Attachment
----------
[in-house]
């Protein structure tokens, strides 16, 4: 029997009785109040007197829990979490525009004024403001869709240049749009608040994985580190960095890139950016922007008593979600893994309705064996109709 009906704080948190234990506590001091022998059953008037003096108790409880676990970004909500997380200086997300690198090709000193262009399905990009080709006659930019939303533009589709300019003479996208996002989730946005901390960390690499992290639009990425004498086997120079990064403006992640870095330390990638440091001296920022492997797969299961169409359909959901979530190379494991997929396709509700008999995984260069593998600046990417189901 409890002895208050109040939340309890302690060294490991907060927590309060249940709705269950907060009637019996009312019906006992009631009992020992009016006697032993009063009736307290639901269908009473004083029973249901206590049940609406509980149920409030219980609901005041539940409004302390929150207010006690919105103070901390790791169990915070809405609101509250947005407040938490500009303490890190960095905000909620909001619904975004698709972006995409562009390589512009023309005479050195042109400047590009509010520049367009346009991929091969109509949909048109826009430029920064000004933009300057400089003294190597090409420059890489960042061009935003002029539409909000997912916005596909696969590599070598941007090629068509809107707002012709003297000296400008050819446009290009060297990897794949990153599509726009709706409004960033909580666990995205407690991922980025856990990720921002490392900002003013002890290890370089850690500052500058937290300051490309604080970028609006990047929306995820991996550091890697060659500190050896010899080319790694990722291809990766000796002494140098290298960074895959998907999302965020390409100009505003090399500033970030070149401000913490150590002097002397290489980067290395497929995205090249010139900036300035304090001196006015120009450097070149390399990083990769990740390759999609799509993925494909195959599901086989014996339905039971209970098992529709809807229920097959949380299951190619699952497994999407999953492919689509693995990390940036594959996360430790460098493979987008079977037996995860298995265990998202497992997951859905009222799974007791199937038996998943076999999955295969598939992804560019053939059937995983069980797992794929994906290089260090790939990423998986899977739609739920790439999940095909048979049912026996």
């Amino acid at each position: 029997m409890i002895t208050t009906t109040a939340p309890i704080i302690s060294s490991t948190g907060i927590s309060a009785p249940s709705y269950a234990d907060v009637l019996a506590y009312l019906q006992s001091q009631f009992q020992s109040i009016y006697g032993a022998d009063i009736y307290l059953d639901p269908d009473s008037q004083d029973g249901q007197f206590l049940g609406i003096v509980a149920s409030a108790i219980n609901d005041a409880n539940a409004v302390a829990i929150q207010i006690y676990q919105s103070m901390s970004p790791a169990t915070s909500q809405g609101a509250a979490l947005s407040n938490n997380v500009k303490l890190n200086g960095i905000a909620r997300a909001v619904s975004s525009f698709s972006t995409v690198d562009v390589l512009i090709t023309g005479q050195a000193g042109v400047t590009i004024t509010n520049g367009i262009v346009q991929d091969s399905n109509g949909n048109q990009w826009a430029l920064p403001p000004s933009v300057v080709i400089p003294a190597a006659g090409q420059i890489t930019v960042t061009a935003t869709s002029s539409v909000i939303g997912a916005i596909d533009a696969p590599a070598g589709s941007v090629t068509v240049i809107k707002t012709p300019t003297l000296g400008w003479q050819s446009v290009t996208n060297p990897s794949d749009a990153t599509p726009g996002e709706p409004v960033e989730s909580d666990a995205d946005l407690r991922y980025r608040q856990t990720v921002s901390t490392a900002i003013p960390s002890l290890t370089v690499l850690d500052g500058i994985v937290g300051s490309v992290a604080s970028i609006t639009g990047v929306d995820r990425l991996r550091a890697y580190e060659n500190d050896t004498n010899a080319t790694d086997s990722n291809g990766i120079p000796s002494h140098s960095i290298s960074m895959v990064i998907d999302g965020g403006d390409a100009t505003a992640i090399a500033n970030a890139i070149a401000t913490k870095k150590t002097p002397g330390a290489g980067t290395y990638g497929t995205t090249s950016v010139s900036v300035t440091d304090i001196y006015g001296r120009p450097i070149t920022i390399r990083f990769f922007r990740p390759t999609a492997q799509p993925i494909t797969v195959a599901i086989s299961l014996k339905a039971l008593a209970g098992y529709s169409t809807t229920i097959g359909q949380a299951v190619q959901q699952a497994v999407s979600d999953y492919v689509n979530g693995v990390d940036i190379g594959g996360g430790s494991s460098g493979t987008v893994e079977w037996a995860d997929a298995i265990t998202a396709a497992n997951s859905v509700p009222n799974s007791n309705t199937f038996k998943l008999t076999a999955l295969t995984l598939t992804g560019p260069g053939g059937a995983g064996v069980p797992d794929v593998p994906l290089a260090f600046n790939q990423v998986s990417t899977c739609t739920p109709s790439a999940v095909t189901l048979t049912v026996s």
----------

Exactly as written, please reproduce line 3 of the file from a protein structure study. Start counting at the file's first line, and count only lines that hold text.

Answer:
């Amino acid at each position: 029997m409890i002895t208050t009906t109040a939340p309890i704080i302690s060294s490991t948190g907060i927590s309060a009785p249940s709705y269950a234990d907060v009637l019996a506590y009312l019906q006992s001091q009631f009992q020992s109040i009016y006697g032993a022998d009063i009736y307290l059953d639901p269908d009473s008037q004083d029973g249901q007197f206590l049940g609406i003096v509980a149920s409030a108790i219980n609901d005041a409880n539940a409004v302390a829990i929150q207010i006690y676990q919105s103070m901390s970004p790791a169990t915070s909500q809405g609101a509250a979490l947005s407040n938490n997380v500009k303490l890190n200086g960095i905000a909620r997300a909001v619904s975004s525009f698709s972006t995409v690198d562009v390589l512009i090709t023309g005479q050195a000193g042109v400047t590009i004024t509010n520049g367009i262009v346009q991929d091969s399905n109509g949909n048109q990009w826009a430029l920064p403001p000004s933009v300057v080709i400089p003294a190597a006659g090409q420059i890489t930019v960042t061009a935003t869709s002029s539409v909000i939303g997912a916005i596909d533009a696969p590599a070598g589709s941007v090629t068509v240049i809107k707002t012709p300019t003297l000296g400008w003479q050819s446009v290009t996208n060297p990897s794949d749009a990153t599509p726009g996002e709706p409004v960033e989730s909580d666990a995205d946005l407690r991922y980025r608040q856990t990720v921002s901390t490392a900002i003013p960390s002890l290890t370089v690499l850690d500052g500058i994985v937290g300051s490309v992290a604080s970028i609006t639009g990047v929306d995820r990425l991996r550091a890697y580190e060659n500190d050896t004498n010899a080319t790694d086997s990722n291809g990766i120079p000796s002494h140098s960095i290298s960074m895959v990064i998907d999302g965020g403006d390409a100009t505003a992640i090399a500033n970030a890139i070149a401000t913490k870095k150590t002097p002397g330390a290489g980067t290395y990638g497929t995205t090249s950016v010139s900036v300035t440091d304090i001196y006015g001296r120009p450097i070149t920022i390399r990083f990769f922007r990740p390759t999609a492997q799509p993925i494909t797969v195959a599901i086989s299961l014996k339905a039971l008593a209970g098992y529709s169409t809807t229920i097959g359909q949380a299951v190619q959901q699952a497994v999407s979600d999953y492919v689509n979530g693995v990390d940036i190379g594959g996360g430790s494991s460098g493979t987008v893994e079977w037996a995860d997929a298995i265990t998202a396709a497992n997951s859905v509700p009222n799974s007791n309705t199937f038996k998943l008999t076999a999955l295969t995984l598939t992804g560019p260069g053939g059937a995983g064996v069980p797992d794929v593998p994906l290089a260090f600046n790939q990423v998986s990417t899977c739609t739920p109709s790439a999940v095909t189901l048979t049912v026996s």